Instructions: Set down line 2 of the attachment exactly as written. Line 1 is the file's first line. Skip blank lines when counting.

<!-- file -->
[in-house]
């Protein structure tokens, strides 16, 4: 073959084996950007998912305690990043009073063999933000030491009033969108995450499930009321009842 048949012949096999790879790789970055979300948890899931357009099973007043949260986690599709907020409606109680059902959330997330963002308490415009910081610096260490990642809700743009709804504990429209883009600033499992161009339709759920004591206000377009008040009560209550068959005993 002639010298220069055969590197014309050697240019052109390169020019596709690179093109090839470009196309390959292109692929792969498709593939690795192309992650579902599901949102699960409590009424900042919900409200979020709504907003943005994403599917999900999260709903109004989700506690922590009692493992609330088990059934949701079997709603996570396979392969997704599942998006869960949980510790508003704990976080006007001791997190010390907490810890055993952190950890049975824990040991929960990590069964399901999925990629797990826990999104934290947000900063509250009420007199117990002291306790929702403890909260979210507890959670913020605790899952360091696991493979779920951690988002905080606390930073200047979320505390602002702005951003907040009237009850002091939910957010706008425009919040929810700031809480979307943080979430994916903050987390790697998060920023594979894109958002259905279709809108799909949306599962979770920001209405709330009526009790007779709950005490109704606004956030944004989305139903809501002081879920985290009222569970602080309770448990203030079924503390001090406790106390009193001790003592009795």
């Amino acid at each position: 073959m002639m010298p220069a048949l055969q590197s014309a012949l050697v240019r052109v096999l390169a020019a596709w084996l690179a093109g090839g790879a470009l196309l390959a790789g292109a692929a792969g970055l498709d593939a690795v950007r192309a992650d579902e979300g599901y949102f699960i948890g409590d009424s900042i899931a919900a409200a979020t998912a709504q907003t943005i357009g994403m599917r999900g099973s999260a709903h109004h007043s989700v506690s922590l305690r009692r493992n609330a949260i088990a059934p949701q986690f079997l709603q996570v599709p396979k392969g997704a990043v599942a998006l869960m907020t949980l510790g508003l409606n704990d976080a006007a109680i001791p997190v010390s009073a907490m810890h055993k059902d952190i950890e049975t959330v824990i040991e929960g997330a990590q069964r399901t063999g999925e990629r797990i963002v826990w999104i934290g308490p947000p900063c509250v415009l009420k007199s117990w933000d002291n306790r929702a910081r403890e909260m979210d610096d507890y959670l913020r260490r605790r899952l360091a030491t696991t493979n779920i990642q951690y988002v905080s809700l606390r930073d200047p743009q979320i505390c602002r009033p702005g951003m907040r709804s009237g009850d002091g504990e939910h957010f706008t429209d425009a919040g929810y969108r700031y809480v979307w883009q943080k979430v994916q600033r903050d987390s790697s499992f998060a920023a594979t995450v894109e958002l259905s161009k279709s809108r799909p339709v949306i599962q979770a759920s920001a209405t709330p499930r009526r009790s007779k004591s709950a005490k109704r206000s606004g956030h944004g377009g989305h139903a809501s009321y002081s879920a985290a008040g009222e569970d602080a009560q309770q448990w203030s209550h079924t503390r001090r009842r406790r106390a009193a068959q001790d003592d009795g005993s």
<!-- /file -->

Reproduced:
């Protein structure tokens, strides 16, 4: 073959084996950007998912305690990043009073063999933000030491009033969108995450499930009321009842 048949012949096999790879790789970055979300948890899931357009099973007043949260986690599709907020409606109680059902959330997330963002308490415009910081610096260490990642809700743009709804504990429209883009600033499992161009339709759920004591206000377009008040009560209550068959005993 002639010298220069055969590197014309050697240019052109390169020019596709690179093109090839470009196309390959292109692929792969498709593939690795192309992650579902599901949102699960409590009424900042919900409200979020709504907003943005994403599917999900999260709903109004989700506690922590009692493992609330088990059934949701079997709603996570396979392969997704599942998006869960949980510790508003704990976080006007001791997190010390907490810890055993952190950890049975824990040991929960990590069964399901999925990629797990826990999104934290947000900063509250009420007199117990002291306790929702403890909260979210507890959670913020605790899952360091696991493979779920951690988002905080606390930073200047979320505390602002702005951003907040009237009850002091939910957010706008425009919040929810700031809480979307943080979430994916903050987390790697998060920023594979894109958002259905279709809108799909949306599962979770920001209405709330009526009790007779709950005490109704606004956030944004989305139903809501002081879920985290009222569970602080309770448990203030079924503390001090406790106390009193001790003592009795």